7. rxcomposite
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    rxcomposite Senior Member

    How was it worded?
     
  8. Alik
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    Alik Senior Member

    This is in Table A.7, right column.
     
  9. rxcomposite
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    rxcomposite Senior Member

    Mine goes only up to table A.2. Can you post a snapshot? Maybe I have a different tag for the rule.
     
    Last edited: Mar 23, 2022
  10. Ad Hoc
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    Ad Hoc Naval Architect

    RX
    Alik is referring to 2019 version, not the 2008 version which we have.
    So unless someone can quote the rules exactly as written from 2019 edition, or just copy it... we have no visibility of table A.7 and the words/formula used.
     
  11. rxcomposite
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    rxcomposite Senior Member

    Alik,

    I ran the calculations several times and all came out to be the same. The formula we discussed seems to be applicable only to bottom pressure. In ISO 2008, there is a formula for motorcraft deck pressure PDM eq 15 of which you need to define first PDM Base eq 17. PDM Base is dependent on Lwl, which is a fraction of LH. For a 24 meter displacement boat, with my given parameters, I get 6 kN/m2 of pressure. Just slightly above the 5 kN/m2 PD MIN eq. 16.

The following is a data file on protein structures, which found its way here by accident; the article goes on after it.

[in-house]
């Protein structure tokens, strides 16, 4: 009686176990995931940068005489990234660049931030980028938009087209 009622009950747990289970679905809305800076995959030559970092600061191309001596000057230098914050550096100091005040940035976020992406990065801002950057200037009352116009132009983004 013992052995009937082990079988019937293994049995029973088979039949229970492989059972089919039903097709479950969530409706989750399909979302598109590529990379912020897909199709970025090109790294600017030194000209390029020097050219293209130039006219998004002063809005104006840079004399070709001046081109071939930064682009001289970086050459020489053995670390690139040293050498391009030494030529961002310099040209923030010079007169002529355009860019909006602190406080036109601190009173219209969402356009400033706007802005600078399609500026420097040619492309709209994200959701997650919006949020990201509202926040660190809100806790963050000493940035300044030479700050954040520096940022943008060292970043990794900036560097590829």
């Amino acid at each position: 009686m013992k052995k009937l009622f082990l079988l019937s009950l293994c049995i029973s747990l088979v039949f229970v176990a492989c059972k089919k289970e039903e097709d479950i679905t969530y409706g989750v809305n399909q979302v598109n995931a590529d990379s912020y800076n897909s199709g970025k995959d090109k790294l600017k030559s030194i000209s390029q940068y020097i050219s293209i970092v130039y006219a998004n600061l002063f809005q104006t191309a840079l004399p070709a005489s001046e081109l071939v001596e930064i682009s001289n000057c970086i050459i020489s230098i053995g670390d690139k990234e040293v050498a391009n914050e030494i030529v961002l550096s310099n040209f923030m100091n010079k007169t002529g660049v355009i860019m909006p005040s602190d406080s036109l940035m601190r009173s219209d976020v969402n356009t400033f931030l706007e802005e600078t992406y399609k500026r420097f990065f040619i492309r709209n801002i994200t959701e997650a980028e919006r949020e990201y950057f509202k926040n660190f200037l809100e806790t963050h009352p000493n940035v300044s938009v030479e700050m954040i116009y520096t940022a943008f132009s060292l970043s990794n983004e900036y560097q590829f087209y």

You are right, compression property of core is not needed but pressure is necessary.

    ISO does not have a tabulated table for cored laminate. I used Table H2 ply calculation as a guide. Given only pressure and b short dimension and the formula Design shear force = pb^10^-4, I get 0.15 N/mm2. With only p (6kN/m2) and b(500mm) given, I validated this formula using the standard mechanical engineering formula for finding shear stress Max shear = (V*Ib) *b(tc/2)*y where:

    V= Vertical shear (750 N)

    I= second moment of Inertia (41667 mm4)

    b= width of core (500mm)

    tc= thickness of core (10mm)

    y= distance to N.A. (Zcrit) from centroid of upper core. (2.5 mm)

    This gave me 0.23 N/mm2 max shear. Note that this is max shear. The formula can be simplified to Max shear = (3/2) V/bt. Average shear is V/bt which is 0.15 N/mm2, the same as ISO result.

    Validating further, using the same inputs, LR gave me a core shear of 0.15 N/mm2 with a slightly different formula, Shear = (pb /2tc) x10^-3. Any of the formula is valid.

    Knowing the thickness for the required shear, I can now choose among the core candidates from balsa, PVC, SAN, ect. With 0.15 N/mm2 of design shear and 10 mm core thickness, you have plenty of choices.

    If I don’t like the 10mm thickness, or if the size is not available, I choose a different thickness and recalculate.
     
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  12. Alan Cattelliot